Thinking she may have a kill nearby, they followed her when she left. As predicted, the leopard made her way back to a carcass, but the prey item couldn’t have been more of a surprise – a baby giraffe.
Once back at the kill, the leopard continued to feed on the giraffe, which was laying on the ground at the base of a tree. Leopards are known to hoist their kills into trees to keep out of reach of other predators like lions and hyenas.
However, a baby giraffe is more than double the weight of more typical prey (small to medium size antelope) and was likely too heavy to pull up.
Unfortunately, with her prey unprotected on the ground, it caught the attention of a hyena in the area. As the hyena made its approach, the leopard retreated up the tree. It would not be worth an injury to protect her kill.
The next morning, I made my way back to see if the leopard was still there. Lucky for us, during the night she had reclaimed her kill from the hyena, and this time managed to hoist it into the tree.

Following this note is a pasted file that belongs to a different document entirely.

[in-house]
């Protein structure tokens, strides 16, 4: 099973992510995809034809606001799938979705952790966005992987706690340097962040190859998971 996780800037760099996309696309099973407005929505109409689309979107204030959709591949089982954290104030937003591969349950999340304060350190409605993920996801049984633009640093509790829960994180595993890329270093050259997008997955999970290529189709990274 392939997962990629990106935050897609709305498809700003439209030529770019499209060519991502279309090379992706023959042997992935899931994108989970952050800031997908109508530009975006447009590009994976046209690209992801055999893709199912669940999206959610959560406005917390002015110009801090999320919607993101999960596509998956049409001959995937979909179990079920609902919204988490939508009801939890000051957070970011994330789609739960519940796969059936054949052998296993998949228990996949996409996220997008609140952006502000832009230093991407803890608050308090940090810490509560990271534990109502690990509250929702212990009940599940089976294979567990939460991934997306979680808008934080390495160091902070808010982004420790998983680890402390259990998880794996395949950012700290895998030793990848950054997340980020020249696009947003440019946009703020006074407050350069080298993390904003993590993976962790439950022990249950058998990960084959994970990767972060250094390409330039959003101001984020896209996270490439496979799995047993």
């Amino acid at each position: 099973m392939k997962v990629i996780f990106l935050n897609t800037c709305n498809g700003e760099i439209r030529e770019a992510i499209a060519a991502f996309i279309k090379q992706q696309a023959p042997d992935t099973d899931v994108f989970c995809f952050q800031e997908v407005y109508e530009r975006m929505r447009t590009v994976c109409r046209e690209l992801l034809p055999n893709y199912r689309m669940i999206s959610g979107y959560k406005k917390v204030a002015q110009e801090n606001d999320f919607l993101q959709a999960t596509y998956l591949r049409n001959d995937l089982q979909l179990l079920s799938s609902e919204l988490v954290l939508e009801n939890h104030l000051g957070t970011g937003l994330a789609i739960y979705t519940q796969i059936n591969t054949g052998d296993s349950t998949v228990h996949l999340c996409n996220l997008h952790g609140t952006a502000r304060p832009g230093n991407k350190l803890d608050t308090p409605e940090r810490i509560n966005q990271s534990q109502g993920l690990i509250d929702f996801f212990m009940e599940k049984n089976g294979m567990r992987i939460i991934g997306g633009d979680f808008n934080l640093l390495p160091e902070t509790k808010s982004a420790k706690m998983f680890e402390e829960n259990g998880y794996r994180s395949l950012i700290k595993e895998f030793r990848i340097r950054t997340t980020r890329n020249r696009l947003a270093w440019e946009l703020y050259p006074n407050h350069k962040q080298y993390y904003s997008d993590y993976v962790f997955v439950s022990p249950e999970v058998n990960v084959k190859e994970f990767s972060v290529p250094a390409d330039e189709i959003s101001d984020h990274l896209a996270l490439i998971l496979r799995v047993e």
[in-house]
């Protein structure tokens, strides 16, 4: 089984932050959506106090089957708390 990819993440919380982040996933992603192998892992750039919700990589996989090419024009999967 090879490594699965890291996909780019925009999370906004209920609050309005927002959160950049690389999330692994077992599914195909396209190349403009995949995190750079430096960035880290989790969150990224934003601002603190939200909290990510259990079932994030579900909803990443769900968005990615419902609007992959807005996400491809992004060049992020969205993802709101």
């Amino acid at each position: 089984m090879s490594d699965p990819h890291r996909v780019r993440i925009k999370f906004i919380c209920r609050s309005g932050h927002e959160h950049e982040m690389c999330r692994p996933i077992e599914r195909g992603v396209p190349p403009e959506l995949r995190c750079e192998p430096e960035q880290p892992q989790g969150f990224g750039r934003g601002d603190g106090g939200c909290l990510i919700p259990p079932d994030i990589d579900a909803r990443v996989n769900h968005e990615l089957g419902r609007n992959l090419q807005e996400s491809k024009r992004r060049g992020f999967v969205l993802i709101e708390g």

Though it would have been made lighter after being fed on, it still would be at least her own body weight that she carried up – an exceptional feat of strength. It would be more expected of a male leopard to kill and hoist a prey of this size, but for a female it is extraordinary.
She feasted on this kill for four days. On the final morning, the carcass was entirely gone from the tree. The remains likely fell and the rest was carried off by hyenas, leaving no trace behind of this exceptional event.
Words and Photos by: Head Guide Lion Sands Sabi Sand – Kelwan Kaiser
Post courtesy of Lion Sands